Maybe I'll have another go at writing it one of these days, after all. It'd be a shame to waste that stack of drafts, if I could ever figure out how to go about it (see below). And this seems a good point at which to mention that if you happen to run across old ballots or other discussions of TAFF, we're still collecting them and would appreciate a xerox copy (we'll reimburse costs) plus a note on where the thing appeared. Someone should keep at least desultory track of these things. On the other hand, we've gratefully handed off the administration to Jeanne and Greg and their successors, and they may have their own ideas. That's their privilege; it comes with the work and the worries as a package deal. (From Manhattan there comes the faint sound of cheering, as two tired people sit back and put up their metaphoric fannish feet.)
Answer number 2: No, absolutely not. This alternate interpretation arose from my wrestlings with that stack of drafts, and many promising young typewriter ribbons were ruthlessly sacrificed before I arrived at it and set the project aside. "Describing the perambulations of one man through Dublin on a single day involves more words than I care to even think about," I reasoned, "and a TAFF race goes on for a great many days and has any number of people in it. Clearly, the thing is impossible." (I'm very bad at explaining anything concisely, and open-ended questions and I get along like the La Brea tar pits did with Pleistocene megafauna.)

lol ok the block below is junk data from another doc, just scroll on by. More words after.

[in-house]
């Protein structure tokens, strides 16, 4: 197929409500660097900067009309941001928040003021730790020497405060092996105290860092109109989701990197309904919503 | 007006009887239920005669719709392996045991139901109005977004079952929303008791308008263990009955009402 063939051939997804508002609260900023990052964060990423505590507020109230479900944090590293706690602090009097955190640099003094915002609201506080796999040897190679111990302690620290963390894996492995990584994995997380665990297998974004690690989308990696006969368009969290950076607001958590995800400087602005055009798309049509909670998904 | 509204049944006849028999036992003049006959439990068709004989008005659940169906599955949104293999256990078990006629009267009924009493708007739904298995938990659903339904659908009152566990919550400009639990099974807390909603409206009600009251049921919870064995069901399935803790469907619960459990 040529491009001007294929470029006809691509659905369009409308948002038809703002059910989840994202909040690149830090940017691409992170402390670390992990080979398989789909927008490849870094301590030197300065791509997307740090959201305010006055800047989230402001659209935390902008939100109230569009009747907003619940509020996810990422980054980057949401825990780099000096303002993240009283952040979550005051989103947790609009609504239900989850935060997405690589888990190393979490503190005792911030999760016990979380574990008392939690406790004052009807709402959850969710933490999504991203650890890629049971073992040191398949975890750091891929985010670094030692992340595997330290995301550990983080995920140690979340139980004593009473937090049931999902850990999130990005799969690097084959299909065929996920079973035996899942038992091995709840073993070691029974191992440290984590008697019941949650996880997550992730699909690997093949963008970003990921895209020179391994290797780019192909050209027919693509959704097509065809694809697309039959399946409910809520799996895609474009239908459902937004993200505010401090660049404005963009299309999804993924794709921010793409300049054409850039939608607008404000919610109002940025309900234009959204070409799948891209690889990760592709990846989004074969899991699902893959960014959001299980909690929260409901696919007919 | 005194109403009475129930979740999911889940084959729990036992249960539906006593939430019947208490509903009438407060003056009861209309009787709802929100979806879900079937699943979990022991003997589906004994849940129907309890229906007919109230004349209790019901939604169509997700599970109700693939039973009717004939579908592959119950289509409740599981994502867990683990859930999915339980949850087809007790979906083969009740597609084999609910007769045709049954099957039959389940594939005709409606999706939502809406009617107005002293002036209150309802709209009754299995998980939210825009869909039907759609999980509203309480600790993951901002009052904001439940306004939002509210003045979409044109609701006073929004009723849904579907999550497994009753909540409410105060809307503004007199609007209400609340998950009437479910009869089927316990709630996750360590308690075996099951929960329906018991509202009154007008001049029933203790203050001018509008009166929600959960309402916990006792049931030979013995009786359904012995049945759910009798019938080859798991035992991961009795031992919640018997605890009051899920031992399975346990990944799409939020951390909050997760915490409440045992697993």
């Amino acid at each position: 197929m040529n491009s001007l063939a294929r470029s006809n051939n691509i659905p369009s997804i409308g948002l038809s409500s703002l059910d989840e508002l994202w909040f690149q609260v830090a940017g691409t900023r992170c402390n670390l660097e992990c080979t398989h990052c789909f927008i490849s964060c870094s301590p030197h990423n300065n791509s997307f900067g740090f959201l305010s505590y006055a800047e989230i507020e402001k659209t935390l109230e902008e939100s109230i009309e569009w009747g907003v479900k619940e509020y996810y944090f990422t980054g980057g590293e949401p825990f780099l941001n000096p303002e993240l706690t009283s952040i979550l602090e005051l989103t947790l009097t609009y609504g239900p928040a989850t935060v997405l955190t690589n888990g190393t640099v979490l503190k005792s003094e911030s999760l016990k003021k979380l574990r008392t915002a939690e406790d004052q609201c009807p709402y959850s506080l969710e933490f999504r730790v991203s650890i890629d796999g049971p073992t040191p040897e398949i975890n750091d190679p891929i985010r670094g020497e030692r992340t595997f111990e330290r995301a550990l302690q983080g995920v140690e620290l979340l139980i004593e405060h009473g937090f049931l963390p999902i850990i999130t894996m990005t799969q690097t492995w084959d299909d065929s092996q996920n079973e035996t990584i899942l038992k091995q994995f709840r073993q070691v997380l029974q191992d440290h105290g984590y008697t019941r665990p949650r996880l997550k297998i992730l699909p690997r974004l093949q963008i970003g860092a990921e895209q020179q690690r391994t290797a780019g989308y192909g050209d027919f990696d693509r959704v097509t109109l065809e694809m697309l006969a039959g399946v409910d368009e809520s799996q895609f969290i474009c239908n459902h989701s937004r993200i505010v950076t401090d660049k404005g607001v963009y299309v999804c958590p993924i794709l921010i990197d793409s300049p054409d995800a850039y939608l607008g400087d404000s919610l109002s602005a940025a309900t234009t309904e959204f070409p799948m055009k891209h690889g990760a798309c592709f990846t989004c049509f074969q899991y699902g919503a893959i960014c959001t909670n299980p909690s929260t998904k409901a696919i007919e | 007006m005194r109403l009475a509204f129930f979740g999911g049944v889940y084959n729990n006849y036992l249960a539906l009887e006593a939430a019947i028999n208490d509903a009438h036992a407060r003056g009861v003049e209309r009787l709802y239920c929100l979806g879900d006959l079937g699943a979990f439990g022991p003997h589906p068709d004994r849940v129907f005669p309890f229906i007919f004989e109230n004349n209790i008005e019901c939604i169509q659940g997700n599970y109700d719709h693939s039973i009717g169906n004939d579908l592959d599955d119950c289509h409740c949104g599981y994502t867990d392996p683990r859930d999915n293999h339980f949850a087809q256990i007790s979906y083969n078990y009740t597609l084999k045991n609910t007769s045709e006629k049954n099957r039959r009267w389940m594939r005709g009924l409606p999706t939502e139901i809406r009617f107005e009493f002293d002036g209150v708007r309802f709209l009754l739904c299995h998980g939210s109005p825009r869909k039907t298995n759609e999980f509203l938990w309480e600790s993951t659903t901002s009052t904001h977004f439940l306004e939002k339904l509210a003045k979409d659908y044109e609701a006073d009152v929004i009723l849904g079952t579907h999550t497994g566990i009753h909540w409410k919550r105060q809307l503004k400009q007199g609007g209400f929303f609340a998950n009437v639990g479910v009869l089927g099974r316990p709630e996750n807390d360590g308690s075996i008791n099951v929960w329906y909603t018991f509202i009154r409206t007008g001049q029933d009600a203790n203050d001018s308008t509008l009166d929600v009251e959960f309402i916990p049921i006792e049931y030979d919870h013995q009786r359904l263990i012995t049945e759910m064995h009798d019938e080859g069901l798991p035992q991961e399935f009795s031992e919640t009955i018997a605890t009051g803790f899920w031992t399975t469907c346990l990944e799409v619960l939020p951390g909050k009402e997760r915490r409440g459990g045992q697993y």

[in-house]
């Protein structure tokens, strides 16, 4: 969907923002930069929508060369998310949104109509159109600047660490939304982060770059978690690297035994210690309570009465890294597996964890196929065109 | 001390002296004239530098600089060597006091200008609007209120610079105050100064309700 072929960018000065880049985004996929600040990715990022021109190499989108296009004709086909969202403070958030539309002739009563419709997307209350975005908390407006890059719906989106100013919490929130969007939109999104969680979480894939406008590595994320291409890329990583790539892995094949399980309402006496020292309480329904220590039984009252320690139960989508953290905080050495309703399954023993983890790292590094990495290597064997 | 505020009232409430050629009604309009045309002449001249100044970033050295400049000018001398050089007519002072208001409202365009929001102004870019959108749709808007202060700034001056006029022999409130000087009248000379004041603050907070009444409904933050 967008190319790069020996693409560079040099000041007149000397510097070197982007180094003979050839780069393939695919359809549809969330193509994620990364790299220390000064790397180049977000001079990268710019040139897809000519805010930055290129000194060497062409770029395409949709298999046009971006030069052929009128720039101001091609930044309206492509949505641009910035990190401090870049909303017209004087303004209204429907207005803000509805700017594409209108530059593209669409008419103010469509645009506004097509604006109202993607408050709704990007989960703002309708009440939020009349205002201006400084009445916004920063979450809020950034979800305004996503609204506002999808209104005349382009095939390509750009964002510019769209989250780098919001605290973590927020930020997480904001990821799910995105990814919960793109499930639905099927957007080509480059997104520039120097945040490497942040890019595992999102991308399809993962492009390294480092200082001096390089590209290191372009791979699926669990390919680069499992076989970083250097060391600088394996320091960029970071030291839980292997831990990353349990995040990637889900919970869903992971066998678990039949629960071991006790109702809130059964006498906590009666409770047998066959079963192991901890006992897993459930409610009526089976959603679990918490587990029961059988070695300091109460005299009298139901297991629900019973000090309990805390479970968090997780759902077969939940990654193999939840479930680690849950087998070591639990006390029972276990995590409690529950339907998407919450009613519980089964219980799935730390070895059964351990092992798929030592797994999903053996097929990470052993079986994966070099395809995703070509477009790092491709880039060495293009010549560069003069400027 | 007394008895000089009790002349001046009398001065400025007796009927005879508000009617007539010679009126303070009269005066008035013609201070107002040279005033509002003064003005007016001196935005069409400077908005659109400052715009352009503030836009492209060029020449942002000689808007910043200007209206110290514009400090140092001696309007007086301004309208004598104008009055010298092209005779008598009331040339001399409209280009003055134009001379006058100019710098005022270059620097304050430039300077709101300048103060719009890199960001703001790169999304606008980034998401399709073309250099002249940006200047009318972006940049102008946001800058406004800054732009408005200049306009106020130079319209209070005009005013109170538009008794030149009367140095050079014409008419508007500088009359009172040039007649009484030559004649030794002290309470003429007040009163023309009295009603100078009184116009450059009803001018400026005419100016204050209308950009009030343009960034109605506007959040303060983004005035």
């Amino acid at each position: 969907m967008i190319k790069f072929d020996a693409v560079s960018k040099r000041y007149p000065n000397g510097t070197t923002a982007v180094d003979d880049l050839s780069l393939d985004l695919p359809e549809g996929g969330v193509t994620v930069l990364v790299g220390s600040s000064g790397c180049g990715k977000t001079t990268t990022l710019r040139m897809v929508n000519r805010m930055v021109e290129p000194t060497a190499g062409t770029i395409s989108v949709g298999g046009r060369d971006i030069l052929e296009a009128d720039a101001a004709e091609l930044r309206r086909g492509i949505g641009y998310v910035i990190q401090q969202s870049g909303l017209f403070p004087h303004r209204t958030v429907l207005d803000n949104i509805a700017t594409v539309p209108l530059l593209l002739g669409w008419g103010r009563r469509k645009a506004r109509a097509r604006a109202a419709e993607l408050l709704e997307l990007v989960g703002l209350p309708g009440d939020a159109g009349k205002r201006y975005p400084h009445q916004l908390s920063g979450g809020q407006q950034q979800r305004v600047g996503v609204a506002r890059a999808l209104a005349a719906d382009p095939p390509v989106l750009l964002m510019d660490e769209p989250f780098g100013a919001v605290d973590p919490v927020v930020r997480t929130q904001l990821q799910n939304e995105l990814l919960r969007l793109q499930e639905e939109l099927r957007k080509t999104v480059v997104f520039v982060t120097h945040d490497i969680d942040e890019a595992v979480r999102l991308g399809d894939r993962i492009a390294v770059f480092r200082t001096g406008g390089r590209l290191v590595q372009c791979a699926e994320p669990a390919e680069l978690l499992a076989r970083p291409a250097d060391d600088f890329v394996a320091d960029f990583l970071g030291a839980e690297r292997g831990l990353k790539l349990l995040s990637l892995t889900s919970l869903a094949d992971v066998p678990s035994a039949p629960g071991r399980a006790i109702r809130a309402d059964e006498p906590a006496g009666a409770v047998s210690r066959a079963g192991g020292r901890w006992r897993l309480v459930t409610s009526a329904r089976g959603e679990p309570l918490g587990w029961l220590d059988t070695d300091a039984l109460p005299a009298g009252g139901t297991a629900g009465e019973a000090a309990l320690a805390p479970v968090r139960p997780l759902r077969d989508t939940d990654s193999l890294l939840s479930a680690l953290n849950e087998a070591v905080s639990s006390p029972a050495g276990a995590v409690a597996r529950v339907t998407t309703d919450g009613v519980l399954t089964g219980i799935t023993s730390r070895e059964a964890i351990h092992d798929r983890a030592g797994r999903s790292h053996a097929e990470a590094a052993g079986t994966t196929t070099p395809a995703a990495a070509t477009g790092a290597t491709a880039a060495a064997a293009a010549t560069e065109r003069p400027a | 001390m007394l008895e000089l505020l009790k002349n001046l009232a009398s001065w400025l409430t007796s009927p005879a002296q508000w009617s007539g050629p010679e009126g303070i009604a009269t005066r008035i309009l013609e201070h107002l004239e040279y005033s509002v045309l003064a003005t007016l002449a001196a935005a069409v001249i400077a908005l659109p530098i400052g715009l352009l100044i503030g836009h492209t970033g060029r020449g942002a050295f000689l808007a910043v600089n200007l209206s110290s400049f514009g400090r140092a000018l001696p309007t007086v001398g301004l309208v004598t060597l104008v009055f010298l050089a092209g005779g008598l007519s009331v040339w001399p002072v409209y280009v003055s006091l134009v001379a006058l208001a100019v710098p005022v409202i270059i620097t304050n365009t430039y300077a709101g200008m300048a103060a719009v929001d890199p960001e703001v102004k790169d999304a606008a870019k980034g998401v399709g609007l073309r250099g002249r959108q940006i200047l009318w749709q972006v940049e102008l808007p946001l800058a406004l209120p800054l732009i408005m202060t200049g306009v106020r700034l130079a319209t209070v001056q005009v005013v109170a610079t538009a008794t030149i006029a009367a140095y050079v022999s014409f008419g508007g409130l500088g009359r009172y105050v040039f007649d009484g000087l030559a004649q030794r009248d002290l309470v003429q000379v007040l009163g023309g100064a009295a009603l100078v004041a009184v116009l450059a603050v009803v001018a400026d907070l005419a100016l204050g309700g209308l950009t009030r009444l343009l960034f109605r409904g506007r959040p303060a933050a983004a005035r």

More seriously, I began to question the advisability of writing the pamphlet at all. There's a dreadful tendency for something that's been put into print to take on a spurious air of authority and completeness, especially if the reader is unfamiliar with the matters being discussed. (As an example, compare the relative plausibility of a newspaper article about something you've never heard of before with the same journal's awkward, incomplete coverage of subjects you do know something about.) Worse, it's hard to write about assorted diverse things without having them all come out sounding like they're of equal importance. In short, I became haunted by the thought that some innocent reader might actually believe he'd gotten hold of a genuinely complete TAFF guide.
It's neither an attempt at evasion nor mystification to say that what can most easily be described concerning large-scale fannish customs is not necessarily the most important stuff. In the case of a TAFF race, we're talking about a situation wherein two (or maybe more, depending on how you're counting them) somewhat divergent fannish communities move toward a consensus decision, the final result of which is embodied in the selection of a representative individual or couple; and that choice is based on perceptions of the candidate's possessing certain intangible qualities, no definitive list of which exists; and the criteria by which this is judged are many, varied, and sometimes contradictory. It sounds horrendously complicated, though of course the voters annually thread that maze with perfect equanimity, probably a great deal more easily than we ever would if we tried to-define exactly what we're voting on and why; so it works quite well.
It may be helpful at this point to drag in the modern Adam Smith, whom I've had waiting behind that potted palm over there: